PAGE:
|"Bouquet of Flowers"By Rachel Ruysch c1680's, Oil, Collection of The National Museum of Art, Bucharest, Romania|
Born July 3, 1664, in the Hague, to a highly scientific and artistic family, Rachel Ruysch was trained as a botanical artist in her beginnings, then she was apprenticed to Willem van Aelst in Amsterdam, until his death. Ruysch became a successful artist very early and produced a big number of masterpieces in the unique style that she developed, commissioned by international admirers. From 1708 to to 1816, she worked as a court artists in Dusseldorf, to Johann Wilhelm, Elector Palatine.
Ruysch's flowers are arranged in informal, spontaneous compositions, elaborate beyond what could ever be achieved in nature. Preoccupied with the subtlety of the colors and the extreme realism of the details, exuding a mysterious air of darkness and light, the public instantly identifies with their exquisite freshness and beauty.
An accomplished artist, Ruysch was also an accomplished mother to her ten children, taking great pride in their upbringing.
Rachel Ruysch died in 1750, on October 12, in Amsterdam, while her paintings continue to our time to amaze and enchant.
While a student at the Fine art Art Institute of Bucharest, (my native city), Romania,
we received an extensive assignment about the Old Dutch Masters painting technique. The learning in theory was to be applied in practice by copying a painting of the period, on site at the National Museum of Art. I went there to choose a painting for my assignment, rather thinking of a village scene by one of the Bruegels as a good possibility. But when I entered that room at the museum, my eye was immediately caught by a big floral painting at the other end. I rushed to it, as I had never before seen such a wonderful painting! Flowers hidden in the darkness of a niche, winding dynamically, a mysterious light hitting a few of them at center stage - and everything painted with a breath-taking realist smoothness allowing the eye to glide freely in any direction on the surface of that wonder! And then,...the name of the artist: Rachel Ruysch, a WOMAN! My admiration ran instantly even deeper, making the Ruysch phenomenon a milestone in my life as a young artist.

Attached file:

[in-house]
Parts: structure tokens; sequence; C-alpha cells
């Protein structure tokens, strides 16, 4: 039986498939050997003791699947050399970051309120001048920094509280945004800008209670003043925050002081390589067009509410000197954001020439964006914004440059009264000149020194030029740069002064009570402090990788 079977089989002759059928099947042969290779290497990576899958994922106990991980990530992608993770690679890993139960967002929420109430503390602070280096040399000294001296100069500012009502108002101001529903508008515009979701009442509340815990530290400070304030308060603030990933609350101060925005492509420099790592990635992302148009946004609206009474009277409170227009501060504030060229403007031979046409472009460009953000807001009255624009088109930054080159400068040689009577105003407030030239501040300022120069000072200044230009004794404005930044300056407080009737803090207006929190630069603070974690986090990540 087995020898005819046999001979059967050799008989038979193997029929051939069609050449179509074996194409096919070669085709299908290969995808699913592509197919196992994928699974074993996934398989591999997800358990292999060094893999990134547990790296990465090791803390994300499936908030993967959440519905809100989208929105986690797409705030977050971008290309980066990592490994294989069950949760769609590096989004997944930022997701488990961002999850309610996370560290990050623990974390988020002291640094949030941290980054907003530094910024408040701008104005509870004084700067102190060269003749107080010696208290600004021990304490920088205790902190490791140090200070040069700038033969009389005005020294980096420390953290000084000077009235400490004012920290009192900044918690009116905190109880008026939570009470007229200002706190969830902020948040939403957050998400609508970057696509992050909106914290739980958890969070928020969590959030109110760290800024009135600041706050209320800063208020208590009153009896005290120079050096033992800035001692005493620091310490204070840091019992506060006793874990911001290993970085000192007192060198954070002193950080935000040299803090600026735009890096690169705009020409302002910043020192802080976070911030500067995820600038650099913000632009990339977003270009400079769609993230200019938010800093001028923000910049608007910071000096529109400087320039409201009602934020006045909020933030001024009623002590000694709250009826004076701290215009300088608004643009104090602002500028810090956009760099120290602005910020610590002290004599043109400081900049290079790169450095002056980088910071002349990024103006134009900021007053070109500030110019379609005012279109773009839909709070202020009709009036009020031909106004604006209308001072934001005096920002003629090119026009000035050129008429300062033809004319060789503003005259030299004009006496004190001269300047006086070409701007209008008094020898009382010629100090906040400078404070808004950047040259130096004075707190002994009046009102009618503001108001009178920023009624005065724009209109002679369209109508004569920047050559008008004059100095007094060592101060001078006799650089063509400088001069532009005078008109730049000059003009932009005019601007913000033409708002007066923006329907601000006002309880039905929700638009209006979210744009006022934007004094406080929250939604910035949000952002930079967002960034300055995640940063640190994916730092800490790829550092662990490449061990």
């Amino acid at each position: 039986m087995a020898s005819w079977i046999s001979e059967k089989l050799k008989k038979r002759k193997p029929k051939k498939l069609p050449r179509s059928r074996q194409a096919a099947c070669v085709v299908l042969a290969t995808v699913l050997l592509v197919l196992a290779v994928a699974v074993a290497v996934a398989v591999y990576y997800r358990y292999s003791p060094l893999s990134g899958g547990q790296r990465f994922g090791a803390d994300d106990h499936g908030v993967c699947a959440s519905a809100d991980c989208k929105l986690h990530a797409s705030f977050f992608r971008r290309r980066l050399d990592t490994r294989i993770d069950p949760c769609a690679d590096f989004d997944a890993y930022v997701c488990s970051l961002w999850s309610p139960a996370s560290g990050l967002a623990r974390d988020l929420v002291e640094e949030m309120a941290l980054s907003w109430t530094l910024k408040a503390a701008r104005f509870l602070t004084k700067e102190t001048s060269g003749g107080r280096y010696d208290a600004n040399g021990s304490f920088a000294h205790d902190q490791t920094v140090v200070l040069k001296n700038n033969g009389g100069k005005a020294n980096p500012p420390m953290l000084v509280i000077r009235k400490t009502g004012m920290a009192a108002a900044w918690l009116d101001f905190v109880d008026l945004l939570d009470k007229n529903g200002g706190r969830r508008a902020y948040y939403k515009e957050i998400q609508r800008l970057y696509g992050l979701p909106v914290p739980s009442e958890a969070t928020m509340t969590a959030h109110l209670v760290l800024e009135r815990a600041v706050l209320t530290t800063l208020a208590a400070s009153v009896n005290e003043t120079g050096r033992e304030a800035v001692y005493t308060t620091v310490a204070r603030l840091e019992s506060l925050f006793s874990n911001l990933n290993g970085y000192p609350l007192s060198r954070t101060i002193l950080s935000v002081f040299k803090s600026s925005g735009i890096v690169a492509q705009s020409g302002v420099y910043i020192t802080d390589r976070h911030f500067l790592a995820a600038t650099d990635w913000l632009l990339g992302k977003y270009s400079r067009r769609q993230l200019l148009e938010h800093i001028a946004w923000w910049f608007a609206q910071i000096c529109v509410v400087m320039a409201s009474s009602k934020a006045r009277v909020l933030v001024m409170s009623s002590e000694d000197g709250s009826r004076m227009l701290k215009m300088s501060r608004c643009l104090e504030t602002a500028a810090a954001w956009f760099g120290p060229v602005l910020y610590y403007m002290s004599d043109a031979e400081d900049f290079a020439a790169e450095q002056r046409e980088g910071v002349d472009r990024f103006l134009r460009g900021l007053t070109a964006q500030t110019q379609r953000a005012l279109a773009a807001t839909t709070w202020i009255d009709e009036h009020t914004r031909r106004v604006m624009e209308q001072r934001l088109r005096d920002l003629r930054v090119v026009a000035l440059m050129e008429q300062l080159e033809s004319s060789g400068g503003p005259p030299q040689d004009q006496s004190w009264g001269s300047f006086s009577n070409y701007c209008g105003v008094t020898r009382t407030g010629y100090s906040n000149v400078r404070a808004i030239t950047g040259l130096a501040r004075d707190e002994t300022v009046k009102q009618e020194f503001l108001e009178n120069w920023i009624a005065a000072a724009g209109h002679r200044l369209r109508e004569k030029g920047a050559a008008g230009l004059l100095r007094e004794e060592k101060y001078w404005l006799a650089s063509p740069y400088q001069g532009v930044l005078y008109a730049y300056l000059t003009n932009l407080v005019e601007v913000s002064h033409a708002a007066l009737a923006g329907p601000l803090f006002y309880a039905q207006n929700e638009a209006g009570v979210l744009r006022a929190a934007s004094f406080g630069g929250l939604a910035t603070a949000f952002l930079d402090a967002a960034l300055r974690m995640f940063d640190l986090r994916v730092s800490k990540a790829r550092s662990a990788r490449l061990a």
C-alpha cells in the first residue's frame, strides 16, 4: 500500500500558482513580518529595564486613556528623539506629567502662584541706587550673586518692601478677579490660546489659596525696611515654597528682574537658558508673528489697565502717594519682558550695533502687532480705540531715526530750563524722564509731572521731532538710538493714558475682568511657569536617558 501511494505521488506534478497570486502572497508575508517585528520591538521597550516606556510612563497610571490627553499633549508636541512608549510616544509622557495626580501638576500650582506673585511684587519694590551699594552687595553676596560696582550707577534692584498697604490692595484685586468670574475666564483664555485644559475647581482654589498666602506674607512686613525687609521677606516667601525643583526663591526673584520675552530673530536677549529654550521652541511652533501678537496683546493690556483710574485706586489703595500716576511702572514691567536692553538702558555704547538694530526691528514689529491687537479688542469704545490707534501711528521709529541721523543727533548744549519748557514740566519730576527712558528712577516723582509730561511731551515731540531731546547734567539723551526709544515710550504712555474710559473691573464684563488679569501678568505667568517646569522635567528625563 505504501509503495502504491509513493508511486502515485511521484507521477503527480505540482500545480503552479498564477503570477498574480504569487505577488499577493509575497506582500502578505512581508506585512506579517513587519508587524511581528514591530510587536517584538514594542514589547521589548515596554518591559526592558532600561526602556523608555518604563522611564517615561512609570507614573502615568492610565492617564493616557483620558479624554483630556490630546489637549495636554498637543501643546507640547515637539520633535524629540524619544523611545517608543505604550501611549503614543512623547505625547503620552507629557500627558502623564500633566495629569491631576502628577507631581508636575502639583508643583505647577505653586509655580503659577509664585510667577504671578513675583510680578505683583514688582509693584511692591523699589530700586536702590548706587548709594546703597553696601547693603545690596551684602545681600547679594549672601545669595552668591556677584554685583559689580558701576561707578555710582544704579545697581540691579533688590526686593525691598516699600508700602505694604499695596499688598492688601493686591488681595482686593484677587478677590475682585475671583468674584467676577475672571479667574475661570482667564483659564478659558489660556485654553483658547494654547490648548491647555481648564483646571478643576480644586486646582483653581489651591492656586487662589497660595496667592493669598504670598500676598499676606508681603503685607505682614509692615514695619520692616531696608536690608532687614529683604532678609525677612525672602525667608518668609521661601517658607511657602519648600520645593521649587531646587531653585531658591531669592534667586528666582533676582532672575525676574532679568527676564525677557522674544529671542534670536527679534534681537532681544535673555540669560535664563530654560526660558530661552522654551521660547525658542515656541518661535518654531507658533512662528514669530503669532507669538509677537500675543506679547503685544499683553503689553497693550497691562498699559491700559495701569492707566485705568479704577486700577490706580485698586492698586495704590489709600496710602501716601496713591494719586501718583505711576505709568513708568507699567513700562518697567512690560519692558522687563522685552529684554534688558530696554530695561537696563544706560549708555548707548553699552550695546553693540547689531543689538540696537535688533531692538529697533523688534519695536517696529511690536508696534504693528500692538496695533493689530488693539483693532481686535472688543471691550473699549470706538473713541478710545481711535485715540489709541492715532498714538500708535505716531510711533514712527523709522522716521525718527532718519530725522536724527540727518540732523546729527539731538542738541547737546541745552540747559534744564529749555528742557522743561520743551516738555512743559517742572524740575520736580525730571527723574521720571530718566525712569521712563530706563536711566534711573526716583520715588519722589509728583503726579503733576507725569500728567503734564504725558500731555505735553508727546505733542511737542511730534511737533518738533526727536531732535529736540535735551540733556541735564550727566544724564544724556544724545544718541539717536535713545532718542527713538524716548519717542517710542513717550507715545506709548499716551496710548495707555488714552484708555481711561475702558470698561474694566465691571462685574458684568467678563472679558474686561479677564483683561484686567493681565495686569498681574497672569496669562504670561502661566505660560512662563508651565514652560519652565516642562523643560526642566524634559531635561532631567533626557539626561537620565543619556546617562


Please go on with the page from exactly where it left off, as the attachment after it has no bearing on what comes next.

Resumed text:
PLEASE CLICK HERE TO GO SEE RACHEL RUYSCH'S WORK IN THE NATIONAL MUSEUM OF WOMEN IN THE ARTS
Mitzura states " I define my art as Poetic Realism. While fascinated with a multitude of aspects of our lives, from the human figure to the bare abstraction of a mineral formation, I combine my subjects in a new, unique, poetic conjecture. I identified with the Surrealist movement since my early teens and to the present time, with its philosophy, its ludic and oneiric tools of aesthetic exploration, and the assiduous search for the marvelous."
PLEASE CLICK HERE TO GO TO MITZURA SALGIAN'S WEBSITE: www.mitzura.com
|"Flora Lineata Atalaria" by Mitzura Salgian 30 x 36 in, Oil|